• In a conventional tufted carpet, the back-­loops 26 would be fastened to the backing 14 by applying a coating of flexible adhesive material, e.g., foam rubber to the underside 28 of the backing. Although it would not necessarily depart from the principles of the present invention to provide some sort of coating on the underside of the backing after the backing had been tufted, e.g., to provide a non-slip surface, a pesticide or the like, it is believed to be an important departure of the present invention from the prior art to principally lock the pile yarn stitching to the backing by temporarily partially melting the back-loops 26 in order to cause them to become thermally bonded to the backing, e.g., to the bottom backing 16.
  • Particularly in instances in which the backing is used in multiple layers, the layers above the bottom layer have an important function of preventing the face pile of the carpeting from being damaged by the heat as the back-loops 26 are being thermally bonded to the backing.
  • In practice, the heating for effecting the thermal bonding may be applied in any of a variety of ways which may be found to be suitable. A way is simply running the underside of the as-tufted backing over a sufficiently heated platen 30 at a sufficient rate to permit the necessary heat transfer to take place. Jets of heated gas likewise could be directed in a band against the underside of the as-tufted backing. If one of the backing layers, e.g., the bottom backing, were to incorporate an electrically-conductive material, e.g., a ferro-metal foil or fine ferro-metal particles, radio-frquency energy could be applied to the backing from either side in order to temporarily produce sufficient heating of the pile yarn where it penetrates or is disposed adjacent that layer in order to provide the desired thermal bonding.
  • As shown in Figure 2, when the resulting tufted carpeting 10 is laid on a base 34, e.g., topped by particulate material 36 such as sand,the carpeting 10 may have its voids (i.e., its interstitial spaces 38) partially filled with a particulate filler 40 such as sand, which, due to the preferable porosity of the carpeting 10, is in communication with the particulate material 36 of the base.
  • The principles of the present invention are equally applicable to products which may be referred to as either carpet or artificial turf, and to products which incorporate either single or multiple layered backings, which may be either of woven construction or of solid, film-type construction.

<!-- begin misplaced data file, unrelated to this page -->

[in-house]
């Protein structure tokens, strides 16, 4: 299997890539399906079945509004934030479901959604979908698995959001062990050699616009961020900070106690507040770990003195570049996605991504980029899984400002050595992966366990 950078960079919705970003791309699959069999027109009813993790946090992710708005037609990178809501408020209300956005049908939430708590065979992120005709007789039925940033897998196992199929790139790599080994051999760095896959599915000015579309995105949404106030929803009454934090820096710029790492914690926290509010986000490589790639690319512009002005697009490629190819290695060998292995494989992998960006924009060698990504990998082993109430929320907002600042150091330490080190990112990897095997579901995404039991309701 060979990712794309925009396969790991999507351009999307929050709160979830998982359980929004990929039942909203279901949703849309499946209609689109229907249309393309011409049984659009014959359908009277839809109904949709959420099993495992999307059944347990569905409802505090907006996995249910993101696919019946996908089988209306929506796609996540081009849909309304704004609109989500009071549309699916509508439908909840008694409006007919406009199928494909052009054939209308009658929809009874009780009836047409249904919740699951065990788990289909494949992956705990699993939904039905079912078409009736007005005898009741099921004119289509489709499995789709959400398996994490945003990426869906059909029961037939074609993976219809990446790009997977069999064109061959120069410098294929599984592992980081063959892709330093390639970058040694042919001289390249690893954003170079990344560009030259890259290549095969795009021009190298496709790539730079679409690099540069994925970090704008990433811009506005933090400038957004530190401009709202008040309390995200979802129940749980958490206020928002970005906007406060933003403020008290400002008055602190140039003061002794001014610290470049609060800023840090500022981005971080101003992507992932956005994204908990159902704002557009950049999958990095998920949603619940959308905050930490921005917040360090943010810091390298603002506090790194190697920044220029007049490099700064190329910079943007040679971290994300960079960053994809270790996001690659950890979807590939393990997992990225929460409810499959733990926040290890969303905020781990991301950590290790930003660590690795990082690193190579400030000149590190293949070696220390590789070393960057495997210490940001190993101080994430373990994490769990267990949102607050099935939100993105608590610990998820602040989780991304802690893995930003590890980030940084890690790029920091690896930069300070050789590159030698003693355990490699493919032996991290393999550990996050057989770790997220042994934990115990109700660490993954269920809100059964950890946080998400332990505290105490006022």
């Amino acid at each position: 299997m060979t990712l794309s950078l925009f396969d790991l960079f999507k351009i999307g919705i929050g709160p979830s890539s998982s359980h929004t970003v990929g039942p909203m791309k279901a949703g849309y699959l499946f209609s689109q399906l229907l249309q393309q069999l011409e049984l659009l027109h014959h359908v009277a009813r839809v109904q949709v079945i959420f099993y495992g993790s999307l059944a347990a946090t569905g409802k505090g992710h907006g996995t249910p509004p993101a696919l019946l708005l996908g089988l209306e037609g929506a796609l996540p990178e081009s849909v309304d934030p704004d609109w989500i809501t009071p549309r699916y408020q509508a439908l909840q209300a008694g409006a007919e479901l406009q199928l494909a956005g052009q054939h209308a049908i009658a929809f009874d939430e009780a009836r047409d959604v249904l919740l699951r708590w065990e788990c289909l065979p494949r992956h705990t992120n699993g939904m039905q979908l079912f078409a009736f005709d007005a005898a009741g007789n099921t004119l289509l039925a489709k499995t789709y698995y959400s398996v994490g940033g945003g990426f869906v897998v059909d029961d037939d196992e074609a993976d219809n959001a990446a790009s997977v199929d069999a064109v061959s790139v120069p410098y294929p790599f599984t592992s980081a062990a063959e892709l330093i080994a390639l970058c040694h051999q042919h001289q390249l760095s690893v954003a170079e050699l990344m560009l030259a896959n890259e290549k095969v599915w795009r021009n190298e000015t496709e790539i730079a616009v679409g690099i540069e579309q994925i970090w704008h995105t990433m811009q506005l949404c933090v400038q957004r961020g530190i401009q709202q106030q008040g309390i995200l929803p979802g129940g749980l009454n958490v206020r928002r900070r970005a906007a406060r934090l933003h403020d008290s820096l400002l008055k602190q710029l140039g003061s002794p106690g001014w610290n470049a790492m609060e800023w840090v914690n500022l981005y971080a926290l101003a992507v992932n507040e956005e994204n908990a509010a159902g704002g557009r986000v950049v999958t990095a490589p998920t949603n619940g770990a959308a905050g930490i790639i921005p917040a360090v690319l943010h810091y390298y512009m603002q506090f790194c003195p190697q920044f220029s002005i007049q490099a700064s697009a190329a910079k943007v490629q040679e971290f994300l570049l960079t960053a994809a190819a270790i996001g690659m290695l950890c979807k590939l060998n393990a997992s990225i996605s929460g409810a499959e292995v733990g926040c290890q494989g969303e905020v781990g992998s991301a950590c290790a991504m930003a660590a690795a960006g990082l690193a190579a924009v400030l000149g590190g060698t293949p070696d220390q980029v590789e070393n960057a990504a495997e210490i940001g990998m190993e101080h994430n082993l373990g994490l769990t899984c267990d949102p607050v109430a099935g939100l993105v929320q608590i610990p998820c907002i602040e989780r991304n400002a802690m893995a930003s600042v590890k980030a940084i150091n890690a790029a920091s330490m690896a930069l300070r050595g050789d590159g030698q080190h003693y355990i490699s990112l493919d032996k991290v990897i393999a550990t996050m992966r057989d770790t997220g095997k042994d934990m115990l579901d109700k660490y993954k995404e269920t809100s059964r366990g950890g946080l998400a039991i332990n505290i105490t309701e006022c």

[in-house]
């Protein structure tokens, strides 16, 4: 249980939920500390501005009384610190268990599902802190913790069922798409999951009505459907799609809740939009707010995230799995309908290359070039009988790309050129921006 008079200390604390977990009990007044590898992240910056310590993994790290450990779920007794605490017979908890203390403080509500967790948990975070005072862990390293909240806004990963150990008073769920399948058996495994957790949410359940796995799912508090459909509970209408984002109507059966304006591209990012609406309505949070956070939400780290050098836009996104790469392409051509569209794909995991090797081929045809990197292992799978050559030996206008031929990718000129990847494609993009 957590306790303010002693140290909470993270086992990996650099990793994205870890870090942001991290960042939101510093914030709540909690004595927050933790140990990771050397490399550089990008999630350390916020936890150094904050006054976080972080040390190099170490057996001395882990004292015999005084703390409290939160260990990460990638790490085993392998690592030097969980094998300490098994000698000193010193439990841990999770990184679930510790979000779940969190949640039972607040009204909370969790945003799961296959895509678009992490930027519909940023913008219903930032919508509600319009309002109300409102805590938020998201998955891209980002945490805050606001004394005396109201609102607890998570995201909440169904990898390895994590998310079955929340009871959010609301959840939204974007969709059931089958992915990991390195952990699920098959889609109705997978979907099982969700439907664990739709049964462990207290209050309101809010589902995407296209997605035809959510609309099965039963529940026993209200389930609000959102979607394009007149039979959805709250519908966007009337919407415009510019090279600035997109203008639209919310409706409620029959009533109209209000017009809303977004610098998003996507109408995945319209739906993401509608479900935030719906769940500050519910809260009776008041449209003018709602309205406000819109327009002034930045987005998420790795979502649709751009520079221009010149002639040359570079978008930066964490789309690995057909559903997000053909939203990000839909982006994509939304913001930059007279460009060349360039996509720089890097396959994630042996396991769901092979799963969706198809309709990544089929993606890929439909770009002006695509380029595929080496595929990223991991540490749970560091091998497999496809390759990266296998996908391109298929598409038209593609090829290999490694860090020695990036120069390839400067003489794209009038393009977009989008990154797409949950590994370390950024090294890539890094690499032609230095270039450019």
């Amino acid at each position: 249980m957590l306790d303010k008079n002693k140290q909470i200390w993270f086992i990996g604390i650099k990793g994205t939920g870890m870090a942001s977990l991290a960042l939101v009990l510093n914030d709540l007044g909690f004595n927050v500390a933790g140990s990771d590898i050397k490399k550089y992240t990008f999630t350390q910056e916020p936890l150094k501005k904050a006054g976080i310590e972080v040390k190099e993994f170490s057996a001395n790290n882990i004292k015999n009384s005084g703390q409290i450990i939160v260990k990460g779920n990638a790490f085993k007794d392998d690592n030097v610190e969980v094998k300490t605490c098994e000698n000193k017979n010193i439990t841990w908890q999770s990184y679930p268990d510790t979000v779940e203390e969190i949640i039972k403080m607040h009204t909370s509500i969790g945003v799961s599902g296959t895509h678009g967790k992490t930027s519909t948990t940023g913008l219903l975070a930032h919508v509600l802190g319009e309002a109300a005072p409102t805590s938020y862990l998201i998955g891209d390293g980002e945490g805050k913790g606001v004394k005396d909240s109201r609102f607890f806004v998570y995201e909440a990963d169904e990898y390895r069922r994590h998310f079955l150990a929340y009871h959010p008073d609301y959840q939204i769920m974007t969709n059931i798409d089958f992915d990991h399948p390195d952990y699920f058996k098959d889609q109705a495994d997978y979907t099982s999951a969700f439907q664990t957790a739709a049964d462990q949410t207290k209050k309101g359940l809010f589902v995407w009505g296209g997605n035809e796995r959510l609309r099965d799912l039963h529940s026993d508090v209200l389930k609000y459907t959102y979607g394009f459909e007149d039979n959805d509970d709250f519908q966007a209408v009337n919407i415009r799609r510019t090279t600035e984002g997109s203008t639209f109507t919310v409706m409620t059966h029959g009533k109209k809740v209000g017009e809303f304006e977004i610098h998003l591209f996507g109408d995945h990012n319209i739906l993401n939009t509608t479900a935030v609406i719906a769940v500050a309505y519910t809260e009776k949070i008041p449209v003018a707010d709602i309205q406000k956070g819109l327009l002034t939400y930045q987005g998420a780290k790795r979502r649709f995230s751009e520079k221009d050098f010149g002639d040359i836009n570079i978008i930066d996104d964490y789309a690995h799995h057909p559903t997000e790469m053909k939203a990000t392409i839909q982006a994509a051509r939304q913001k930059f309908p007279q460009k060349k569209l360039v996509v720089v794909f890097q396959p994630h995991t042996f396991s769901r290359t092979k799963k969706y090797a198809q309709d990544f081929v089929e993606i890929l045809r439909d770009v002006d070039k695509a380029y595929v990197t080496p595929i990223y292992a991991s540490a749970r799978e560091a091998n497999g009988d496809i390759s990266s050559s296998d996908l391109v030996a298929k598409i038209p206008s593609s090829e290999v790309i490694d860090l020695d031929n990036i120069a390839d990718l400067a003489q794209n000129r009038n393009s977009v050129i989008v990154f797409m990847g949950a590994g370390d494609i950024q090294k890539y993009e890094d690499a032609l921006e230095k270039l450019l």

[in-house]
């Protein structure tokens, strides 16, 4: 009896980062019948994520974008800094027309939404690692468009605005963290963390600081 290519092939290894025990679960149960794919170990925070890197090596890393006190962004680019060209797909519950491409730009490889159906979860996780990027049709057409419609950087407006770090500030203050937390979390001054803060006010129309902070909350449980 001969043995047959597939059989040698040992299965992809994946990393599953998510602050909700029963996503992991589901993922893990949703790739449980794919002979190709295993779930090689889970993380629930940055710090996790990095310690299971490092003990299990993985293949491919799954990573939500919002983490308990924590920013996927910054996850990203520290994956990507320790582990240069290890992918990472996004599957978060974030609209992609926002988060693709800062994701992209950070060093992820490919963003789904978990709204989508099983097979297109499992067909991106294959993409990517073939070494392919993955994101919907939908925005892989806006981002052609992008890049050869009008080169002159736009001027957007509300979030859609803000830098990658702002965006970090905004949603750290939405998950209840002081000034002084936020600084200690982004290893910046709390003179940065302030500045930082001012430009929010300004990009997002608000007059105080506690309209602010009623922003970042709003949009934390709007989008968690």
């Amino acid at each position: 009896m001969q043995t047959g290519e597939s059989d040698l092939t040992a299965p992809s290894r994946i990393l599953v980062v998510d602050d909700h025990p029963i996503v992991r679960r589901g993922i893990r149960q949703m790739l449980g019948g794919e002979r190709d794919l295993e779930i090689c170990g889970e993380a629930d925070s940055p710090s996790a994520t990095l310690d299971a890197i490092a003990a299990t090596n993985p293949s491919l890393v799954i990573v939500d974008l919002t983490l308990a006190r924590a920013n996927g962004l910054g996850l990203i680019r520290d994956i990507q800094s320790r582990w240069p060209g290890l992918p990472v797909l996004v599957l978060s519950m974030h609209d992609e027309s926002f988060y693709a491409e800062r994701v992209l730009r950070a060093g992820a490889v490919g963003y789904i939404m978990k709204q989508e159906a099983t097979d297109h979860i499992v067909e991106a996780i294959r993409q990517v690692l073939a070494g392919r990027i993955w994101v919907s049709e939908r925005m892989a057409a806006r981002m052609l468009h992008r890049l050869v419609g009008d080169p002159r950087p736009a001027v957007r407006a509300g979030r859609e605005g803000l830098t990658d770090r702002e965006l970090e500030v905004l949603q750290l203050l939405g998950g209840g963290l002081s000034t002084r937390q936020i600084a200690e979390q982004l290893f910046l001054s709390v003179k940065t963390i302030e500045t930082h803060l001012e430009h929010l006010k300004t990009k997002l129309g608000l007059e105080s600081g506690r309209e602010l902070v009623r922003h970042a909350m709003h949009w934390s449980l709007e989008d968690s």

• The invention applies to carpeting which is produced by stitching (tufting) loops through a backing material. The method of locking the stitches to the backing by thermal bonding, and the mechanism which allows for the locking of the stitches to the backing, are unique and significant features of this invention.
  • By preference, dissimilar materials are used for the stitches and the backing, i.e., so that the back-loops of the tufted yarn can be thermally bonded to the backing at a lower temperature than one which would degrade the backing. Further, the backing material is selected such that it will readily accept the fusing of the stitches onto it.
  • Another feature of the preferred embodiment of the present invention is the use of multiple layers of backings, for the dual purpose of structural integrity of the final product and thermal absorption of heat energy during the production process. The use of the multiple layers, as set forth, involves materials which will form a thermal barrier between the heat (supplied to the backing to fuse the stitches to the backing) source and the face pile. The absorption of heat in the multiple layers of backing keeps the temperature on the face pile below that which would result in degradation of the face pile.
  • As a practical example, the carpet of the present invention may incorporate a polyethylene material for the tufted stitches and a nylon backing material. These materials may be of various weights and weaves, depending upon the product application. The fusion point of the polyethylene is approximately 300°F (150°C) whereas the fusion point of the nylon is approximately 600°F (315°C). Upon application of heat to the back side of the product, the polyethylene stitches fuse to the nylon backing forming a permanent bond of the stitches to the backing. The intermediate and upper layers of nylon backing, when used, form a heat sink or thermal barrier because of the thermal properties of the backing material preventing unwanted heat transfer to the face pile. This process may be accomplished without the use of any separate (e.g., adhesive) bonding agent.
  • When the principles of the present invention are practiced according to the preferred embodiment for producing a porous, particle-filled artificial turf such as is depicted in Figure 2, the following features and functions may be obtained:
    • (a) More upright stitches (tufts) in the final product, as opposed to stitches which have considerable lean (deviation from the vertical);
    • (b) More receptivity to a filler material (soil, sand, etc.) because of the stitches being upright;
    • (c) More uniform distribution of the filler material onto and into the artificial turf;
    • (d) More and heavier stitches (and therefore more wearability) per unit surface area of product;
    • (e) More uniform drainage capability of the product due to uniformly distributed porosity of product and numerous non-blocked drainage outlets through the backing;
    • (f) Elimination of surface contamination of the product due to there being no bonding agent leaking through to the face of the turf; and
    • (g) Reduction of the cost of materials for the product due to the elimination of a separate bonding agent.